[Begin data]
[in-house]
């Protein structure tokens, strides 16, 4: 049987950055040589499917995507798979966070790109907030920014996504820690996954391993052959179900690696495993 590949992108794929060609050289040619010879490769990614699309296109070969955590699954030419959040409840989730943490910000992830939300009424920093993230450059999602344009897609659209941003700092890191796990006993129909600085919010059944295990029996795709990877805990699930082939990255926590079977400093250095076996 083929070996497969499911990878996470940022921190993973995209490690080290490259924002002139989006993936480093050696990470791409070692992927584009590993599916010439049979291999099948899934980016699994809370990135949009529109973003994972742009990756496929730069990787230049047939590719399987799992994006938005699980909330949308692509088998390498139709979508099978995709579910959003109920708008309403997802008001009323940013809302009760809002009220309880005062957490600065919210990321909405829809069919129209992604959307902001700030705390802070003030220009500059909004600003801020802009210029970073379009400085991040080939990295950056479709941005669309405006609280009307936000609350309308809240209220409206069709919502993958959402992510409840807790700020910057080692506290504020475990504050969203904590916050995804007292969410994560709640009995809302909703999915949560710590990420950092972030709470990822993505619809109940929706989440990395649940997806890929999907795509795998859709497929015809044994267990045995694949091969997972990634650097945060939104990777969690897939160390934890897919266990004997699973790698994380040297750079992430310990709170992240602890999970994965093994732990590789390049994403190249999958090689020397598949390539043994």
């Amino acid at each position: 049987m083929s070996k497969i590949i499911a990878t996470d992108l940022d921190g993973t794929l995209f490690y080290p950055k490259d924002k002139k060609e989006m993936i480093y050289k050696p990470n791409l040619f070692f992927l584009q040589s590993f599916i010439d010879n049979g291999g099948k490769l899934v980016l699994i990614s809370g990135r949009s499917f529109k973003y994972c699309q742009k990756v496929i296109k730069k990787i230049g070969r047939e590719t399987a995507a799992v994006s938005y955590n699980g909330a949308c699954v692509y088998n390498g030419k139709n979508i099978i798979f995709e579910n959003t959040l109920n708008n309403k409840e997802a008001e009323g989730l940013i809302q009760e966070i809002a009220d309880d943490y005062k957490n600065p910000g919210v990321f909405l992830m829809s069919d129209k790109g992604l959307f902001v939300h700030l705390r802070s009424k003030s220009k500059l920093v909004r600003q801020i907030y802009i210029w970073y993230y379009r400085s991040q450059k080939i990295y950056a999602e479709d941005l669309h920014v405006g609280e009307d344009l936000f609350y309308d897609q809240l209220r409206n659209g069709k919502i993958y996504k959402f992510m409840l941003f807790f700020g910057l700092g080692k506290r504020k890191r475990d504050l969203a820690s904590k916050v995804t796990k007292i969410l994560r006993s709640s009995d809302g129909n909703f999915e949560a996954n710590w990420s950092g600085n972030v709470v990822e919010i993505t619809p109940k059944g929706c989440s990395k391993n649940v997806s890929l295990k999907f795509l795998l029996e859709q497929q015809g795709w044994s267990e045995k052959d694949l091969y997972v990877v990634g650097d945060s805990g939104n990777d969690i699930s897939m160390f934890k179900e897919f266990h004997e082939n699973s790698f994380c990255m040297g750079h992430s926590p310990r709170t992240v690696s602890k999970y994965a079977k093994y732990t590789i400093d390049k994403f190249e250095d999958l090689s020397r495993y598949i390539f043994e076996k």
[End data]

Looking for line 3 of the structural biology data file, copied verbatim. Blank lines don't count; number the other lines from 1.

């Amino acid at each position: 049987m083929s070996k497969i590949i499911a990878t996470d992108l940022d921190g993973t794929l995209f490690y080290p950055k490259d924002k002139k060609e989006m993936i480093y050289k050696p990470n791409l040619f070692f992927l584009q040589s590993f599916i010439d010879n049979g291999g099948k490769l899934v980016l699994i990614s809370g990135r949009s499917f529109k973003y994972c699309q742009k990756v496929i296109k730069k990787i230049g070969r047939e590719t399987a995507a799992v994006s938005y955590n699980g909330a949308c699954v692509y088998n390498g030419k139709n979508i099978i798979f995709e579910n959003t959040l109920n708008n309403k409840e997802a008001e009323g989730l940013i809302q009760e966070i809002a009220d309880d943490y005062k957490n600065p910000g919210v990321f909405l992830m829809s069919d129209k790109g992604l959307f902001v939300h700030l705390r802070s009424k003030s220009k500059l920093v909004r600003q801020i907030y802009i210029w970073y993230y379009r400085s991040q450059k080939i990295y950056a999602e479709d941005l669309h920014v405006g609280e009307d344009l936000f609350y309308d897609q809240l209220r409206n659209g069709k919502i993958y996504k959402f992510m409840l941003f807790f700020g910057l700092g080692k506290r504020k890191r475990d504050l969203a820690s904590k916050v995804t796990k007292i969410l994560r006993s709640s009995d809302g129909n909703f999915e949560a996954n710590w990420s950092g600085n972030v709470v990822e919010i993505t619809p109940k059944g929706c989440s990395k391993n649940v997806s890929l295990k999907f795509l795998l029996e859709q497929q015809g795709w044994s267990e045995k052959d694949l091969y997972v990877v990634g650097d945060s805990g939104n990777d969690i699930s897939m160390f934890k179900e897919f266990h004997e082939n699973s790698f994380c990255m040297g750079h992430s926590p310990r709170t992240v690696s602890k999970y994965a079977k093994y732990t590789i400093d390049k994403f190249e250095d999958l090689s020397r495993y598949i390539f043994e076996k």